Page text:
Detachment was my lifeboat,
accept defeat and imagine my favorite colors meshing
together without getting muddy—the initial cries
subdue to the clenching of teeth. The chilling sensation
of anxious, hot breath, jars me back.
“No one will believe her anyway. She’s a slut.”
13—wore eyeliner, had kissed three boys;
I earned my title. I wanted attention and got
it—half conscious, on a dog bed. Bruised, bleeding,
runny mascara, braces; my reflection in the mirror,
nauseating. The glimmering prospect of love and
intimacy, fuck it. The next month, a new
boyfriend, 3 years older. “Babe, yu r so hot.” My
heartbeat was palpable, hands shaking, stomach
churning—I slithered out my window into darkness
to meet him; the beach was deserted. He, unaware
that I was already high, drugged me; he underestimated
me. Perhaps it was my foaming at the mouth that aroused
him, or the vomit I spewed into my lap. My skin was
pins and needles before all went black. I came to in the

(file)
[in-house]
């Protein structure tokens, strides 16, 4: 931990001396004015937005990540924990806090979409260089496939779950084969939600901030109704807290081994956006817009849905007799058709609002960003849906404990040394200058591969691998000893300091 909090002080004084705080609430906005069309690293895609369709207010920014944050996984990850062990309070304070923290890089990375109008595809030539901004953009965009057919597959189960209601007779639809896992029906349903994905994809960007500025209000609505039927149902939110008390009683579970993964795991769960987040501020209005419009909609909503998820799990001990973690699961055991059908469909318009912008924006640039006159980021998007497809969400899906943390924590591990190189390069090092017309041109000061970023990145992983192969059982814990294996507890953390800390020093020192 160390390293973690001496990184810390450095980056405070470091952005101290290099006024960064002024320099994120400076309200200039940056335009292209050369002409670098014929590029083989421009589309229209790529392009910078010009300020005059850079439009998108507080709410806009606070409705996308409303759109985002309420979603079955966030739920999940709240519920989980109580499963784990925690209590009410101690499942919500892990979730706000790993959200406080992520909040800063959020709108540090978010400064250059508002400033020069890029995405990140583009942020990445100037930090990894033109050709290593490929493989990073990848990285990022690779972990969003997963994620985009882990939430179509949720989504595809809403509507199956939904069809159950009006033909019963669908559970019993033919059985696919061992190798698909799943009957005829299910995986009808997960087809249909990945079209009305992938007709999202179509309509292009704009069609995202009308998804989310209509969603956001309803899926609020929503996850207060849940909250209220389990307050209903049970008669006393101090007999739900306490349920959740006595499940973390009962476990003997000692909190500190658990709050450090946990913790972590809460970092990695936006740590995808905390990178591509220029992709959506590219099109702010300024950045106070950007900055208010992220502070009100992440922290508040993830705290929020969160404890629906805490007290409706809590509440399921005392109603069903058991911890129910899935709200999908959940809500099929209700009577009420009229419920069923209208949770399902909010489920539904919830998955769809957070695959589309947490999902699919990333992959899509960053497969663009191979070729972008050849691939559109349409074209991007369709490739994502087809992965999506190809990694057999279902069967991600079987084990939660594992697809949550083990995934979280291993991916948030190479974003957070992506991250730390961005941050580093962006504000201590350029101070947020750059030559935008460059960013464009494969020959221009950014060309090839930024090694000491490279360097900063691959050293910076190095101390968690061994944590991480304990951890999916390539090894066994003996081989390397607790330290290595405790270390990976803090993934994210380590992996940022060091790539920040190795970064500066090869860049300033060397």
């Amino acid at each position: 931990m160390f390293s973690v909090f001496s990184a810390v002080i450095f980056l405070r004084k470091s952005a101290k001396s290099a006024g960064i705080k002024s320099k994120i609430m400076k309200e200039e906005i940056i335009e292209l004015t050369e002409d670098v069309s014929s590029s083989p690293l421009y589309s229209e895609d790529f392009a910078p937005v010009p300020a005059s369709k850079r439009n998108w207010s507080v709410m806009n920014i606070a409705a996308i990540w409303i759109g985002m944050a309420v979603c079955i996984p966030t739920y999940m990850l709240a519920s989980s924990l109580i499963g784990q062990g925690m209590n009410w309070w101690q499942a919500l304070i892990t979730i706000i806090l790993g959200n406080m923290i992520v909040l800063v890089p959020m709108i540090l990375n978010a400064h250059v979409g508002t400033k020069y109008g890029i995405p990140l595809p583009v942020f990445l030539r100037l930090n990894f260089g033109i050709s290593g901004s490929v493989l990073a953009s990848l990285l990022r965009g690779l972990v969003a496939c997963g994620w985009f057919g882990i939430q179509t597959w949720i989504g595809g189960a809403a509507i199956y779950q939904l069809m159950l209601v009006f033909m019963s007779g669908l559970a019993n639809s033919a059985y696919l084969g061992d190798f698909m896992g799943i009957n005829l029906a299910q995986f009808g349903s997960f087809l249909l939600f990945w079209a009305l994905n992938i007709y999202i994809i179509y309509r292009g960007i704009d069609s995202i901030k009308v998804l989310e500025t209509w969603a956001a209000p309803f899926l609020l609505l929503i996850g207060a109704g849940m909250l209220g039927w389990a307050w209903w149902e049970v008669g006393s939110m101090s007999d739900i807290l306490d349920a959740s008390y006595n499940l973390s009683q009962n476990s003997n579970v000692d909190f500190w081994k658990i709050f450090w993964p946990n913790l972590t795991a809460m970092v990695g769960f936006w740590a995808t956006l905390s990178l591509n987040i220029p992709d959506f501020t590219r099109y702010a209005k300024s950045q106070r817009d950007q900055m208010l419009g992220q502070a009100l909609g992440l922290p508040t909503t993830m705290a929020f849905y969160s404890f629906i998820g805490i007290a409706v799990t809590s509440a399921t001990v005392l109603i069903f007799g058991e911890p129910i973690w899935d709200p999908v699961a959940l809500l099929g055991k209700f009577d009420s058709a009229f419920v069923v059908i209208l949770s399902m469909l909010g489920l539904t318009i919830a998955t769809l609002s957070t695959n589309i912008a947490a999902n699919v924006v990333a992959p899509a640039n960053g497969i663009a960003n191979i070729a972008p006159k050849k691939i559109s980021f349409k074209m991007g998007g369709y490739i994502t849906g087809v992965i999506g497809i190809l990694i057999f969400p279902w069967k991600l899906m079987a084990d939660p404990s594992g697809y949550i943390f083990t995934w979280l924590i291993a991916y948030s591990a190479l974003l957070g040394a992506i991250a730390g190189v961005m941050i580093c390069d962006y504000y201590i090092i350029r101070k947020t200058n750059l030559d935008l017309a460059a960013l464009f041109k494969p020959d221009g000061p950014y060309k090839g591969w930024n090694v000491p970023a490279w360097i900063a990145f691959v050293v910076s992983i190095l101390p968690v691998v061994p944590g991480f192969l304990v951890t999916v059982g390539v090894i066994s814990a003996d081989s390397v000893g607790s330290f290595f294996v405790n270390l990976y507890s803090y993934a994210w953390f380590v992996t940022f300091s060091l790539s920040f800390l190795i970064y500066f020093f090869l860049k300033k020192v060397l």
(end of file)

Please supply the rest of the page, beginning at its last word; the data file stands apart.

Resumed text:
hospital, 48 hours later. A Sunday. The following Monday
marked my first day of 8th grade. I broke my silence
in October and was sent to rehab.
“Do you see what your addiction has done to you?”
It was because of the alcohol, because I
chose the alcohol. To wake each morning,
look in the mirror, be forced to stare into the eyes
of the real perpetrator, and want to kill her.
SALLY HEGGEMAN is a senior at Indian Springs School. Her favorite subjects are English and art. She plans on pursuing visual arts in college.
Curatorial note: The following poems are a response to a call for poetry about rape culture for the annual Delirious Advent Feature; the call is in turn an immediate response to the Rolling Stone story “A Rape on Campus” about rape culture at the University of Virginia. However, they are also part of a larger conversation about rape in poetry communities. Curated by Jessica Smith and Susana Gardner.
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